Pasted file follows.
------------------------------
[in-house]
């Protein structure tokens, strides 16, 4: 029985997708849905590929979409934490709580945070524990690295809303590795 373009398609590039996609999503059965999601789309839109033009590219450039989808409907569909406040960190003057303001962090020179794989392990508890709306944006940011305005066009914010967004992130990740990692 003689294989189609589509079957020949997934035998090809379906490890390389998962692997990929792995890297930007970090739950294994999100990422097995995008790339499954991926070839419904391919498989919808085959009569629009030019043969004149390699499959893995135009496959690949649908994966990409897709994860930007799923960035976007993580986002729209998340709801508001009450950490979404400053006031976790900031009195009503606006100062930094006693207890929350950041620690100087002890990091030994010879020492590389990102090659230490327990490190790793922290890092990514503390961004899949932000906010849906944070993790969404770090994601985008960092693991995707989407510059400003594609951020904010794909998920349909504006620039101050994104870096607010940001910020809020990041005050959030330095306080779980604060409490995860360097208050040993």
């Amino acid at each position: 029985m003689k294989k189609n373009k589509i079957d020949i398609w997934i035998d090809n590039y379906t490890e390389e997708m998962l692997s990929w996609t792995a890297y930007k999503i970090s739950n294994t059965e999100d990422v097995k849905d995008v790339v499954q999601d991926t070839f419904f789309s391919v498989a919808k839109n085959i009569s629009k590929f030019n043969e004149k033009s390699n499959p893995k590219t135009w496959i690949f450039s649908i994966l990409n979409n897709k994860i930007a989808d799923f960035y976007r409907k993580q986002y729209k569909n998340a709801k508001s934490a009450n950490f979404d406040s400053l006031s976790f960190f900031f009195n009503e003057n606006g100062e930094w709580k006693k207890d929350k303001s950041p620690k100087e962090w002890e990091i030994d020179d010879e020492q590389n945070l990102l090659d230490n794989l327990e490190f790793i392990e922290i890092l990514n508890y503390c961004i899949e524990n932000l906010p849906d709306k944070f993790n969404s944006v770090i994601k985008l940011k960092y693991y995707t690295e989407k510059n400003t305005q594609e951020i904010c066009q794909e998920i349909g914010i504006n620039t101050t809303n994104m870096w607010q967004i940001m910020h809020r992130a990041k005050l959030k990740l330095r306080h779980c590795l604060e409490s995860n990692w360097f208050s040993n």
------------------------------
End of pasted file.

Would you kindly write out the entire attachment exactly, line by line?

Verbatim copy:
[in-house]
């Protein structure tokens, strides 16, 4: 029985997708849905590929979409934490709580945070524990690295809303590795 373009398609590039996609999503059965999601789309839109033009590219450039989808409907569909406040960190003057303001962090020179794989392990508890709306944006940011305005066009914010967004992130990740990692 003689294989189609589509079957020949997934035998090809379906490890390389998962692997990929792995890297930007970090739950294994999100990422097995995008790339499954991926070839419904391919498989919808085959009569629009030019043969004149390699499959893995135009496959690949649908994966990409897709994860930007799923960035976007993580986002729209998340709801508001009450950490979404400053006031976790900031009195009503606006100062930094006693207890929350950041620690100087002890990091030994010879020492590389990102090659230490327990490190790793922290890092990514503390961004899949932000906010849906944070993790969404770090994601985008960092693991995707989407510059400003594609951020904010794909998920349909504006620039101050994104870096607010940001910020809020990041005050959030330095306080779980604060409490995860360097208050040993």
């Amino acid at each position: 029985m003689k294989k189609n373009k589509i079957d020949i398609w997934i035998d090809n590039y379906t490890e390389e997708m998962l692997s990929w996609t792995a890297y930007k999503i970090s739950n294994t059965e999100d990422v097995k849905d995008v790339v499954q999601d991926t070839f419904f789309s391919v498989a919808k839109n085959i009569s629009k590929f030019n043969e004149k033009s390699n499959p893995k590219t135009w496959i690949f450039s649908i994966l990409n979409n897709k994860i930007a989808d799923f960035y976007r409907k993580q986002y729209k569909n998340a709801k508001s934490a009450n950490f979404d406040s400053l006031s976790f960190f900031f009195n009503e003057n606006g100062e930094w709580k006693k207890d929350k303001s950041p620690k100087e962090w002890e990091i030994d020179d010879e020492q590389n945070l990102l090659d230490n794989l327990e490190f790793i392990e922290i890092l990514n508890y503390c961004i899949e524990n932000l906010p849906d709306k944070f993790n969404s944006v770090i994601k985008l940011k960092y693991y995707t690295e989407k510059n400003t305005q594609e951020i904010c066009q794909e998920i349909g914010i504006n620039t101050t809303n994104m870096w607010q967004i940001m910020h809020r992130a990041k005050l959030k990740l330095r306080h779980c590795l604060e409490s995860n990692w360097f208050s040993n």